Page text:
Figure 1

A (L: left eye; R: right eye) Humphrey visual field demonstrating a congruous right homonymous inferior quadrantanopsia. B Repeat visual field test showed slight improvement.

Figure 2

A, Pathological examination showed extensive coagulation necrosis of myometrium and degenerative chorionic villus (arrow, hematoxylin-eosin stain, original magnification ×60). B. D, Axial and sagittal T1-weighted brain MRI showing the low-intensity metastatic lesion (arrow). C, T2-weighted image demonstrating the high-signal mass. E. G, After chemotherapy, the low-intensity metastatic lesion diminishes on axial and sagittal T1-weighted image and edema subsided compared with pre-chemotherapy. F, The high-intensity mass also shrinks on T2-weighted image.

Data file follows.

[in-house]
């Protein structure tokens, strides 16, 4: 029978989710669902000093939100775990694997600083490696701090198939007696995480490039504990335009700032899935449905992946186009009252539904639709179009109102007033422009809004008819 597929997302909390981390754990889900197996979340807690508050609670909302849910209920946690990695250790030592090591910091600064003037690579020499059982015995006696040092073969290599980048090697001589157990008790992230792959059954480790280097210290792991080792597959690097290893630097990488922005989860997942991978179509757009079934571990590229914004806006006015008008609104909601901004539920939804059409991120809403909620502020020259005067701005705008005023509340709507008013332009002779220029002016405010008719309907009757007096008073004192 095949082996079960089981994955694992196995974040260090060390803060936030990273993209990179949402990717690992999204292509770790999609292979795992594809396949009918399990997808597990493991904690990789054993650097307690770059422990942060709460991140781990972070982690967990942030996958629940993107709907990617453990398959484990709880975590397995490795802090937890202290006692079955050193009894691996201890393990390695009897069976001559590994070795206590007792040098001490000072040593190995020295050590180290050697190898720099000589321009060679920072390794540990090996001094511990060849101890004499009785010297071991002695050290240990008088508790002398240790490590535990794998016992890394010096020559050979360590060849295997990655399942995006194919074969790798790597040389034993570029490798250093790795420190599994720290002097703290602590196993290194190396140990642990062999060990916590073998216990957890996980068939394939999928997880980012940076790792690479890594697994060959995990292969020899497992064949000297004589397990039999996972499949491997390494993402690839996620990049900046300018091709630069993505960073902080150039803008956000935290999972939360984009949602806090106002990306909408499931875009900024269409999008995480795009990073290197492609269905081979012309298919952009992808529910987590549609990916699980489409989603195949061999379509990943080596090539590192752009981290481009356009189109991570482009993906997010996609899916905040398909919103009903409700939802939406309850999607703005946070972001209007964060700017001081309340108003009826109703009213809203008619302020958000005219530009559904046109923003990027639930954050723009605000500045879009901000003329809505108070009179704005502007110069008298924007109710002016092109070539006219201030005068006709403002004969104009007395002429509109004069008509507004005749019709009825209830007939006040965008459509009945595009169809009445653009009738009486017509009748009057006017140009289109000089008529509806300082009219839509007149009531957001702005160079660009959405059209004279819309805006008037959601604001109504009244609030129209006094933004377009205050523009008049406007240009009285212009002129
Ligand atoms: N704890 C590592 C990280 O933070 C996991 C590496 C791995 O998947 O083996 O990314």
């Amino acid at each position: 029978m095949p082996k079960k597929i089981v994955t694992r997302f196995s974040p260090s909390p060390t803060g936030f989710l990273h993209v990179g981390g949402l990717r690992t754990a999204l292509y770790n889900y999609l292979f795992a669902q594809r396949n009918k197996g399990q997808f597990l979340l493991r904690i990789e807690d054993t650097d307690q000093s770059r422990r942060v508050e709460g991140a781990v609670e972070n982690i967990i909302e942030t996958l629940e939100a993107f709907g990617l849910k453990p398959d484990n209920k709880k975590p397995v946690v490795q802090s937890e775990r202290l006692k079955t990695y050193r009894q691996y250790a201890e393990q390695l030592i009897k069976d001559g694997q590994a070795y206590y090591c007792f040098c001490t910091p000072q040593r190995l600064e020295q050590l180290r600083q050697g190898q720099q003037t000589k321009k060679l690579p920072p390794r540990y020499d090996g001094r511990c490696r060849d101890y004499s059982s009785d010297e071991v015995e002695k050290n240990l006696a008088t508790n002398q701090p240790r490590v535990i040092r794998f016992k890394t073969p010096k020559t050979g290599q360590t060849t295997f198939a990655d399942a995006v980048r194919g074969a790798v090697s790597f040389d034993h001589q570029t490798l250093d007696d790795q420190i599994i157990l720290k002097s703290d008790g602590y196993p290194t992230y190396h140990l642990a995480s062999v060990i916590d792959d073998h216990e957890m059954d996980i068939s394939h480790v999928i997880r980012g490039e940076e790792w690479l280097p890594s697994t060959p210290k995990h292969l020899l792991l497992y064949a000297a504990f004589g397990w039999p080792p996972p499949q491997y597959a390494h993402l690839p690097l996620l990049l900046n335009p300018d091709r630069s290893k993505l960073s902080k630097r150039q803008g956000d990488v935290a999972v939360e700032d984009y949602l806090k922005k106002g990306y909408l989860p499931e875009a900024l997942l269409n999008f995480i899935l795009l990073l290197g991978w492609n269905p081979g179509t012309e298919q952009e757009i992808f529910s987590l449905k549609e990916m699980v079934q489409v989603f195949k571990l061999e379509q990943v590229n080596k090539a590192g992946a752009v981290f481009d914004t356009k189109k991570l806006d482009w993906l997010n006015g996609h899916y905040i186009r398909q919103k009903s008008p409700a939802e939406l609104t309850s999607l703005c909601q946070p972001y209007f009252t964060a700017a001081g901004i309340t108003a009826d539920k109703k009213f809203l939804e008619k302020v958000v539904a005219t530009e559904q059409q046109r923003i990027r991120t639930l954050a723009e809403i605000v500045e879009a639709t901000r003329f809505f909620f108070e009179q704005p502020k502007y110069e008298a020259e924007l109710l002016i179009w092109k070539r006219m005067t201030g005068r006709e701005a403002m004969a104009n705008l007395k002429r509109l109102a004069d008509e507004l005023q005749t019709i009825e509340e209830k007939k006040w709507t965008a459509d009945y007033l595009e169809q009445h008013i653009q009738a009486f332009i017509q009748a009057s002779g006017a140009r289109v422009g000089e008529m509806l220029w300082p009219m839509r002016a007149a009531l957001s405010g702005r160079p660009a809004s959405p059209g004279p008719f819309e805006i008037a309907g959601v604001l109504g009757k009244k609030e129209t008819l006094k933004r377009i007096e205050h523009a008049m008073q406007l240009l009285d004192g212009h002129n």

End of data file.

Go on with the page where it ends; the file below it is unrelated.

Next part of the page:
On medical examination, an ultrasonic test of her pelvis showed 1.0 × 2.0 cm2 echogenic dots in the anterior wall of the lower uterine segment. An MRI of her brain revealed a low signal lesion at the left occipital lobe on a T1-weighted image (Figure 2B, D) and high signal mass on a T2-weighted image (Figure 2C). An MRI of her chest and abdomen demonstrated no evidence of systemic metastasis. Laboratory tests showed that her serum human chorionic gonadotropin (hCG) level was elevated to 78,187.5 mIU/mL. General gynecologic examination was negative. After hospitalization, this patient was treated with ten cycles of chemotherapy including intrathecal chemotherapy with methotrexate (MTX) and intravenous injection of vincristine, 5-fluorouracil (5-FU), cyclophosphamide and etoposide. After the first cycle of chemotherapy, her symptoms related to the increased intracranial pressure disappeared. Her vision field improved slightly after the second cycle of chemotherapy (Figure 1B), but showed no further improvement until the completion of ten cycles of the chemotherapy program. A repeat MRI of the brain demonstrated a reduction in the left occipital lobe metastasis and the associated edema. The patient was left with a permanent lesion (Figure 2E, F, G).